Up to 50 researchers could lose their jobs through voluntary redundancies at Rothamsted Research, including Broom’s Barn Research Station, as a result of a major strategic reorganisation of the Biotechnology and Biological Sciences Research Council-funded institute.
The new strategic plan will focus on delivering world-class research in the areas of plant productivity, quality traits relating to nutrition and health, climate change and the carbon economy and the long-term sustainability of agricultural practices, Maurice Moloney, director of Rothamsted Research told Farmers Weekly.
“Those are the four areas where we believe we can make serious scientific contributions.”
But the reorganisation has cast a cloud on the future of some of the more near-market research carried out by Rothamsted and at Broom’s Barn, and the institute’s capability to retain the ability to receive and respond to the industry’s needs.
Research in herbicide resistance, nematology, some aspects of insect ecology and work investigating fermentation and anaerobic digestion would be reduced or curtailed, Prof Moloney confirmed, while up to eight staff at Broom’s Barn would be asked to relocate to Harpenden.
The reorganisation would have occurred regardless of the government’s Comprehensive Spending Review as part of the new strategic plan, which will set the institute’s direction until 2017, Prof Moloney stressed.
“It is a strategic re-evaluation and is part of the process I started when I moved here.”
The areas being cut were ones where either there wasn’t the capability within the current team to make internationally-competitive research programmes or an inability to identify scientific leadership for the programme.
Prof Moloney also pointed to duplication with the commercial sector, for example, in herbicide resistance research. “The agchem manufacturers have strong programmes in place and a good handle on emerging herbicide resistance. I felt it couldn’t be a core programme with the amount of research already being conducted.”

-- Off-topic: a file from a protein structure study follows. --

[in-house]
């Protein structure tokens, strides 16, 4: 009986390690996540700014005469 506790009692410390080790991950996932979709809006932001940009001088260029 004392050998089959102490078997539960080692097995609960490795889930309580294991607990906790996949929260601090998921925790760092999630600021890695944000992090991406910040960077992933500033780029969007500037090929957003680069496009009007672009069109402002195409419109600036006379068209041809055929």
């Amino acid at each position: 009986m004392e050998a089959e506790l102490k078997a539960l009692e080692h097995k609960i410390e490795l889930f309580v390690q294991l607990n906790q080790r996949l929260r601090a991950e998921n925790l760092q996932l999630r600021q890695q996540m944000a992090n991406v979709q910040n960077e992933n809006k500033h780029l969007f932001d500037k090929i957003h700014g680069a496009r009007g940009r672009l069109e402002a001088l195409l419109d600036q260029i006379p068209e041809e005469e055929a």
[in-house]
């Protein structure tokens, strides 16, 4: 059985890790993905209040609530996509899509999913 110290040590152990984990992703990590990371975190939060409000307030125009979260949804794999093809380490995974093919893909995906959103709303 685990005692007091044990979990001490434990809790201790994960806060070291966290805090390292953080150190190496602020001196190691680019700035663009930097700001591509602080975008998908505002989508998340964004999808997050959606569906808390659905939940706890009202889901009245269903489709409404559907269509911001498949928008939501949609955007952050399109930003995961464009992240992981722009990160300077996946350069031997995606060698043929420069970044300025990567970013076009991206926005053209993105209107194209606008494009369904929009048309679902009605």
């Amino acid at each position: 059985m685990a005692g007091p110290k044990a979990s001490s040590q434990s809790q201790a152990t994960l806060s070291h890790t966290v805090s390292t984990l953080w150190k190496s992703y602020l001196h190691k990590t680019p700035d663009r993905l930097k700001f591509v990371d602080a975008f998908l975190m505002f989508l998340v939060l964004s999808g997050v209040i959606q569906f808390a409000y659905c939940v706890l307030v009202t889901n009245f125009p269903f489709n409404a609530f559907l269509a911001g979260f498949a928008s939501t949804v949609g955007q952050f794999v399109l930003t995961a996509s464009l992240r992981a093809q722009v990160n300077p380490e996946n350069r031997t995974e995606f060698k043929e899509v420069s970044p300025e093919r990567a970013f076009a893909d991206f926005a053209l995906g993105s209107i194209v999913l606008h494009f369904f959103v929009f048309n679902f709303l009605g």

The Applied Crops research department housed at Broom’s Barn was also being disbanded, but Broom’s Barn would remain functioning and be primarily focused on sugar beet research, he added.
“But some of the strategic science around sugar beet, such as understanding how sugar is loaded into plant cells and research into growing beet as a winter crop, will be conducted more effectively in a critical mass of plant scientists.”
That would mean up to eight staff relocating to Harpenden from Broom’s Barn, he hoped, with around 20 staff remaining on site for more immediate research functions, and in farm staff and admin roles.
Prof Moloney also denied there would be any increased emphasis on funding for genetically-modified crop research. “We want to use the most advanced scientific techniques to solve problems, but we tend to see GM technology as just an analytical technique and until the regulatory system in Europe changes, that will remain the case.”
Levy board response
Colin MacEwan, the British Beet Research Organisation chief executive, has been assured by Prof Moloney that current research projects will be delivered by Broom’s Barn. “Applied research is important to BBRO, but this is also an opportunity for us to look at how research projects are funded, and to make sure we get maximum value for money.”
The HGCA was dependent on good research in areas such as crop protection, weed science, soils and plant pathology to take the industry forward, said Susannah Bolton, head of research and development at HGCA.
“We must have the staff and resource to deliver that science.”